Terrain NRM Media release
October 25, 2018
The Mission Beach community will celebrate next week when a long-running campaign to save a critical patch of cassowary habitat culminates in a new nature refuge.
Queensland Trust for Nature and local conservation group C4 will unveil the nature refuge sign at the event, which is open to the public. The two organisations bought Lot 66 in 2011 after a major fundraising effort.
Queensland Trust for Nature’s Tanya Pritchard said the recent change in tenure, to a nature refuge, meant the Mission Beach community’s campaign to protect the 24ha site was now complete.
“It’s great to see Lot 66 join the 500 other nature refuges that have been gazetted in Queensland,” she said.
C4 president Peter Rowles said ongoing protection on strategic private land was critical to connecting large areas of publicly-owned habitat. He said Lot 66, also known as Garrett’s Corridor, gave cassowaries access to seasonal coastal food supplies.
Terrain NRM’s Tony O’Malley said Lot 66 was a critical link in the longest and widest east-west rainforest corridor in Australia, a stretch of land along Walter Hill Range from Mission Beach to Ravenshoe.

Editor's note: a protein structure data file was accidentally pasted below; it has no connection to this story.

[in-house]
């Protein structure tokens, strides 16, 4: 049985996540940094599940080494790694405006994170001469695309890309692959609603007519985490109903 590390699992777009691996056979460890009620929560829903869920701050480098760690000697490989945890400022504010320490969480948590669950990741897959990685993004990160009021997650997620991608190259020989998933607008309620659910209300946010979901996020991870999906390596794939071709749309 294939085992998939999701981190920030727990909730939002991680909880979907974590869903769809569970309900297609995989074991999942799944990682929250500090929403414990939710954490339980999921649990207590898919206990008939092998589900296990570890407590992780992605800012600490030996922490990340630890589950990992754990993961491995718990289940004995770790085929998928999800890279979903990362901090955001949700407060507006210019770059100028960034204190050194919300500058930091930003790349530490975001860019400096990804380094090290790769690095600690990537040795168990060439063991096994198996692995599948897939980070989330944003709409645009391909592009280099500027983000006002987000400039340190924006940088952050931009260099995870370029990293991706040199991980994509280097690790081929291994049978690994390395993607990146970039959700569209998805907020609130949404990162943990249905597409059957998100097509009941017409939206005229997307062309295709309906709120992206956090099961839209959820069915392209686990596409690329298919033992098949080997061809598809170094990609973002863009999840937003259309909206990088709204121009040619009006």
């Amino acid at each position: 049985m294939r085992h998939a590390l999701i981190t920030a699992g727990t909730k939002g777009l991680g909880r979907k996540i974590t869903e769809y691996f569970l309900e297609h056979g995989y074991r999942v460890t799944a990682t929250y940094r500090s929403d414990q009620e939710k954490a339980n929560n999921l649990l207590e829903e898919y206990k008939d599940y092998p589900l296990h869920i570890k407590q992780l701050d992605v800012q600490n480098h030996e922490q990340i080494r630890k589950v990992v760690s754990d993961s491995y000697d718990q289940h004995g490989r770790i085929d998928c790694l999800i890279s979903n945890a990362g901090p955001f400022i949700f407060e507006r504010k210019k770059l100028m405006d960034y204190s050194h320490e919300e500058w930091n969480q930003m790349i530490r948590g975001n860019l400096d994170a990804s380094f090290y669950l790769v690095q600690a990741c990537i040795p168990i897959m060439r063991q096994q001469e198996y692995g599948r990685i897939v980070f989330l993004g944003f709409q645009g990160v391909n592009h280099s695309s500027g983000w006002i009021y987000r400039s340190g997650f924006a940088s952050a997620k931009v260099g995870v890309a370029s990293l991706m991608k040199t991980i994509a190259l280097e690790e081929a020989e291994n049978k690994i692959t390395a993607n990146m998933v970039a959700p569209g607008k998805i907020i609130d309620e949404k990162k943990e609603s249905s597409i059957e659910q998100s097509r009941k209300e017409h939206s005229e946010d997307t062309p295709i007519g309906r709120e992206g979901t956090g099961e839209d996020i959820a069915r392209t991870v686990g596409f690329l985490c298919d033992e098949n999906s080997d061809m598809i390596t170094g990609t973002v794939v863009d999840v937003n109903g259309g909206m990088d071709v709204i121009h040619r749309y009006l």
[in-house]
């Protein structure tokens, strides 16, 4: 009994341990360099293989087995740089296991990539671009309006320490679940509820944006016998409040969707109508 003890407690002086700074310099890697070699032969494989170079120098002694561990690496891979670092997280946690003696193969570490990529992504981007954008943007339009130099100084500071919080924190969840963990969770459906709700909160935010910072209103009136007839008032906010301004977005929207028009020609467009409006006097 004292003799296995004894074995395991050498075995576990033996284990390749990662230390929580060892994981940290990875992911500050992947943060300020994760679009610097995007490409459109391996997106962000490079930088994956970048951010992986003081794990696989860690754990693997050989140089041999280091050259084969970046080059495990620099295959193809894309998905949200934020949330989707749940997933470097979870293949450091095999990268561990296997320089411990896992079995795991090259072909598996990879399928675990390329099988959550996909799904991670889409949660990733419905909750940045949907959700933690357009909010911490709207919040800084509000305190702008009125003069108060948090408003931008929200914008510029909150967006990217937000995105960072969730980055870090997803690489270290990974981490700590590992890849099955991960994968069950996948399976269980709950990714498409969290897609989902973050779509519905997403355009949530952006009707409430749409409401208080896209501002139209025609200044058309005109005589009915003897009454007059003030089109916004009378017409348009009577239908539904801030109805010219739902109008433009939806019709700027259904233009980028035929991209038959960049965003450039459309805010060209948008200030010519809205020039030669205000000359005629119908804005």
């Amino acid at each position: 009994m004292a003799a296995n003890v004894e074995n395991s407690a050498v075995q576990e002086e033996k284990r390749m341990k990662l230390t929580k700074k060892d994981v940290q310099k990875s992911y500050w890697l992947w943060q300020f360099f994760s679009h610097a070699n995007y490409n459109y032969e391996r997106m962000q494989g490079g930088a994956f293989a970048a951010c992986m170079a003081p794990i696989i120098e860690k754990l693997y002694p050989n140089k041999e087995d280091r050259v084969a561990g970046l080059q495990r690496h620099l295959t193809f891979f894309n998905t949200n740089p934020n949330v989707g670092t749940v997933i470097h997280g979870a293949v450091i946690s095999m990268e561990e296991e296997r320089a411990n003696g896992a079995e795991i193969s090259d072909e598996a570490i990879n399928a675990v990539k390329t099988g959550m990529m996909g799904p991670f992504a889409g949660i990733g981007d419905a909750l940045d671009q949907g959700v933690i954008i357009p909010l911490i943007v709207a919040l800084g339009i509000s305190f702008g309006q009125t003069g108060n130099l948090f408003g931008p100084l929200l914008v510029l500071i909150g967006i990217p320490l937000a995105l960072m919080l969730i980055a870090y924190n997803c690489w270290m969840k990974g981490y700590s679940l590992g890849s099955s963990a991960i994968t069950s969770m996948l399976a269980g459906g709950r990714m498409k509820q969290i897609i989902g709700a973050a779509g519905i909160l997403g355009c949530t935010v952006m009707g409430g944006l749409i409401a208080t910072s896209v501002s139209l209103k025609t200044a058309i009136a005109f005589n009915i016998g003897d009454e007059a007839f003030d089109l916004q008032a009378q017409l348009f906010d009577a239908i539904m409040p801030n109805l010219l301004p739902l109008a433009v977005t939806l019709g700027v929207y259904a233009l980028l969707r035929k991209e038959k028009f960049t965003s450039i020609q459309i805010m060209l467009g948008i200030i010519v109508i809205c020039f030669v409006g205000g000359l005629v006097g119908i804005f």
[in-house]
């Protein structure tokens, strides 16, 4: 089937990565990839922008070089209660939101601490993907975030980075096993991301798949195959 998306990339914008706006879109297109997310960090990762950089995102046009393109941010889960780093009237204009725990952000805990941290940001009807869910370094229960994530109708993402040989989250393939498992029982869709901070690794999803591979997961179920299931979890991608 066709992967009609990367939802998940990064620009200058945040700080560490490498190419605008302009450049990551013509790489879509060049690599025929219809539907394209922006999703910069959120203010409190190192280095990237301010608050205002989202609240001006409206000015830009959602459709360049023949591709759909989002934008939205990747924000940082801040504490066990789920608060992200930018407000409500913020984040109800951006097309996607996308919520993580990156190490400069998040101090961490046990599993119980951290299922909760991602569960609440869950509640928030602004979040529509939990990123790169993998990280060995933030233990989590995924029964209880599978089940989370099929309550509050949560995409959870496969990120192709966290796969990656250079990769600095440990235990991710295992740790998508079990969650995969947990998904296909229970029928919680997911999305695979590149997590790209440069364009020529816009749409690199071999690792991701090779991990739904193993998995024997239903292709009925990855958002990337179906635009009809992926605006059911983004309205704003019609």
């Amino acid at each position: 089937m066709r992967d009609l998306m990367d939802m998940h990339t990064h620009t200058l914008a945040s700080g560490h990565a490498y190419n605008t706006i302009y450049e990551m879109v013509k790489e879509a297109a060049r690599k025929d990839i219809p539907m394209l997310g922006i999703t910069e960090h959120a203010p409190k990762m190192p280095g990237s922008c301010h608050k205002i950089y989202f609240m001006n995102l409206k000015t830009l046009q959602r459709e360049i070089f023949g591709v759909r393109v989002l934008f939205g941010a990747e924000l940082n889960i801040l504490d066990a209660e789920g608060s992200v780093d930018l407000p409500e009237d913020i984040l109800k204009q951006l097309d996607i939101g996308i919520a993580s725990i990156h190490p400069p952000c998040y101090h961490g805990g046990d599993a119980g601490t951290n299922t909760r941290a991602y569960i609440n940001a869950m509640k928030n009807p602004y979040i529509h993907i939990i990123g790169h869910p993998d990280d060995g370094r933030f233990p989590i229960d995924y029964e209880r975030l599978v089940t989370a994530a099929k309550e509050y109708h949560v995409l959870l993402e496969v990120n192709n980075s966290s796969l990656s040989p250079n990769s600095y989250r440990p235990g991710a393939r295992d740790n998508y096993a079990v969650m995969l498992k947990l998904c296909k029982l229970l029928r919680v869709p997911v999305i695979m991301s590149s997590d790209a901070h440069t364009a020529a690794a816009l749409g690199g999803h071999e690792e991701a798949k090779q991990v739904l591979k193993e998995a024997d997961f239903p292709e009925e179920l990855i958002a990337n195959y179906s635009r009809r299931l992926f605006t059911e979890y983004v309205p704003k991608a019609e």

Terrain commissioned a report that identified cassowary corridors at Mission Beach and contributed to Mr Garrett protecting Lot 66 from residential subdivision, and helped with the partnership between Queensland Trust for Nature and C4.
“These groups have made an amazing contribution to the Cassowary Coast environmental landscape,’’ Mr O’Malley said. “We encourage governments to consider rates discounts for landowners with nature refuge agreements, as Douglas Shire does.”
Ms Pritchard called on landholders interested in conserving important habitats on their land to contact the Queensland Trust for Nature.
The Lot 66 celebration is on Tuesday 30 October at 4.30pm at the top of Mission Circle, off the Tully-Mission Beach Rd.